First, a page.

Thursday, August 22, 2013

100% Brett Custersianus Pale Ale - Recipe and Tasting Notes

100% Brett Custersianus Pale Ale

Brewery: Bear Flavored
 100% Brett / Pale Wheat Ale
Brewed: 6.16.2013

Bottled On: 7.14.2013
ABV: 6.2%

Appearance: light straw yellow, good clarity, light head with good retention
musty funk, light Belgian esters, overripe fruit, sweaty pineapple, papaya
Taste: papaya, pineapple, tart tropic fruit, musty funk, clean balanced finish
Mouthfeel: light body, crisp, dry finish, not overly thin

Being deeply fascinated by wild yeast, I am sort of on a quest to familiarize myself with every available lovely usable Brettanomyces strain. While Brett has traditionally been both loved and reviled for its qualities during a long, drawn-out secondary fermentation, brewing with a pure culture as a primary fermentor offers an opportunity to study new strains on their own, produce highly unique beer, and have your results be ready within two months (usually). 100% Brett beer is very possibly the only style of beer that definitely, positively didn't exist before the craft beer revolution, which makes the concept even more intriguing to me. Until recently, brewers of wine and beer were gripped with paranoia about any wild yeast coming into contact with their precious creations, and the thought of fermenting a beer entirely with Brettanomyces would have been enough to drive most winemakers into a state of existential Lovecraftian madness, followed by a fatal stroke. Suckers.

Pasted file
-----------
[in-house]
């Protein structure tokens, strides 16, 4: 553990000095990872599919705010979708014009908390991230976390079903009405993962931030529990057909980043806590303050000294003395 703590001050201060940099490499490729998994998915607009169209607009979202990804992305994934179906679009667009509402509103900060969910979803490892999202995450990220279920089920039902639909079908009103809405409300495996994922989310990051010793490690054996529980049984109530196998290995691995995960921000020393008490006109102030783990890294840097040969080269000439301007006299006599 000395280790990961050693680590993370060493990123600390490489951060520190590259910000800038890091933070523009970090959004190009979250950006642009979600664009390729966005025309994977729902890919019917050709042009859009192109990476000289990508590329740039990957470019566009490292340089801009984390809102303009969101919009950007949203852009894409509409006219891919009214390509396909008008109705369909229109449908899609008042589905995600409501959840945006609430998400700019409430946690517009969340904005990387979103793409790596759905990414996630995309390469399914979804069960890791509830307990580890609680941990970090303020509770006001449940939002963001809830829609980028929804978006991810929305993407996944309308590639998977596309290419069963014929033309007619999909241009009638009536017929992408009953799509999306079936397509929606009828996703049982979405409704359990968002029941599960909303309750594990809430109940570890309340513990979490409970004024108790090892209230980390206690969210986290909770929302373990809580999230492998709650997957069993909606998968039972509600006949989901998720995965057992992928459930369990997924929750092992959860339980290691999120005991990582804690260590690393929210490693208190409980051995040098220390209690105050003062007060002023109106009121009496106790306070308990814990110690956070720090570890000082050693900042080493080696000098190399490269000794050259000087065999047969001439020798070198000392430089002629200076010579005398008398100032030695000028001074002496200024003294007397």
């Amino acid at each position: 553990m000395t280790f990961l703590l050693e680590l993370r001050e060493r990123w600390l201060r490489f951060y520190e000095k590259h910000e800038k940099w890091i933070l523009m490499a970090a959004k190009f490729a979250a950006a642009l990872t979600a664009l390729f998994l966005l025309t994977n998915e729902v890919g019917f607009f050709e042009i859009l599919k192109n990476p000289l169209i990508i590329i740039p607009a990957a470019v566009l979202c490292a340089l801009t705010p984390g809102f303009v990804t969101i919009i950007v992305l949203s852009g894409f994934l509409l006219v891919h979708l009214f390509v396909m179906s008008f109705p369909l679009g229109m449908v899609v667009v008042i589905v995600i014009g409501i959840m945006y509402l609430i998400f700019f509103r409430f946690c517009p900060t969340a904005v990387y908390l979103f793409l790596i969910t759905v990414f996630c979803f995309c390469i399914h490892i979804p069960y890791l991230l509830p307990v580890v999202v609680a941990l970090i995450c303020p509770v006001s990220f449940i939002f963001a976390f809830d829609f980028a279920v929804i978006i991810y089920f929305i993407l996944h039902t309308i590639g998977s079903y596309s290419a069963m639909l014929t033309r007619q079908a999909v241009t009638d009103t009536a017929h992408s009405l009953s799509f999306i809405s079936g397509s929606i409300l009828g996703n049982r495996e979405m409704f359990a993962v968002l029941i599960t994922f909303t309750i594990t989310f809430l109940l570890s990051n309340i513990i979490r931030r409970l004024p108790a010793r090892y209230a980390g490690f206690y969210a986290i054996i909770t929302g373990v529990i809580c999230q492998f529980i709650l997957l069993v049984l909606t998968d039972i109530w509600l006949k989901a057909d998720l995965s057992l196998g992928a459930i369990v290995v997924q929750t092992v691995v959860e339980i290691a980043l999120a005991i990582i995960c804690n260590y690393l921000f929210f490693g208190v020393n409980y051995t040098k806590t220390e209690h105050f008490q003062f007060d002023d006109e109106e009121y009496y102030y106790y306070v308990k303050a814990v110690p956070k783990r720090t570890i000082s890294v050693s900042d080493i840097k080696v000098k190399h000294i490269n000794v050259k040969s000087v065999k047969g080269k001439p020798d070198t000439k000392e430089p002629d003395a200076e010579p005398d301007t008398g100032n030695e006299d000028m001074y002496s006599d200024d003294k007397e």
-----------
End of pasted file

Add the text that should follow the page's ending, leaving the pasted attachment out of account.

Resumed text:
Yeast companies have for years only offered their versions of the classic B, C and L strains, but times are changing, and I believe we're on the doorstep of a revolution. Homebrewers and even commercial brewers are testing out strains isolated by enterprising yeast ranchers. White Labs released Brett Trois — similar to the BKYeast strains, this was isolated from a well known Belgian sour — as a new year-round strain. Others, such as Brett Custersianus, are only beginning to slip out there via heroic zymologists like Al Buck of East Coast Yeast, who sells this strain as ECY19. (Good luck actually trying to buy it, though — Al's yeast regularly sells out faster than many world-class beers). I was lucky enough to get this country-hopping vial from Jeffrey Crane at Bikes, Beers and Adventures. (Thanks Jeff!)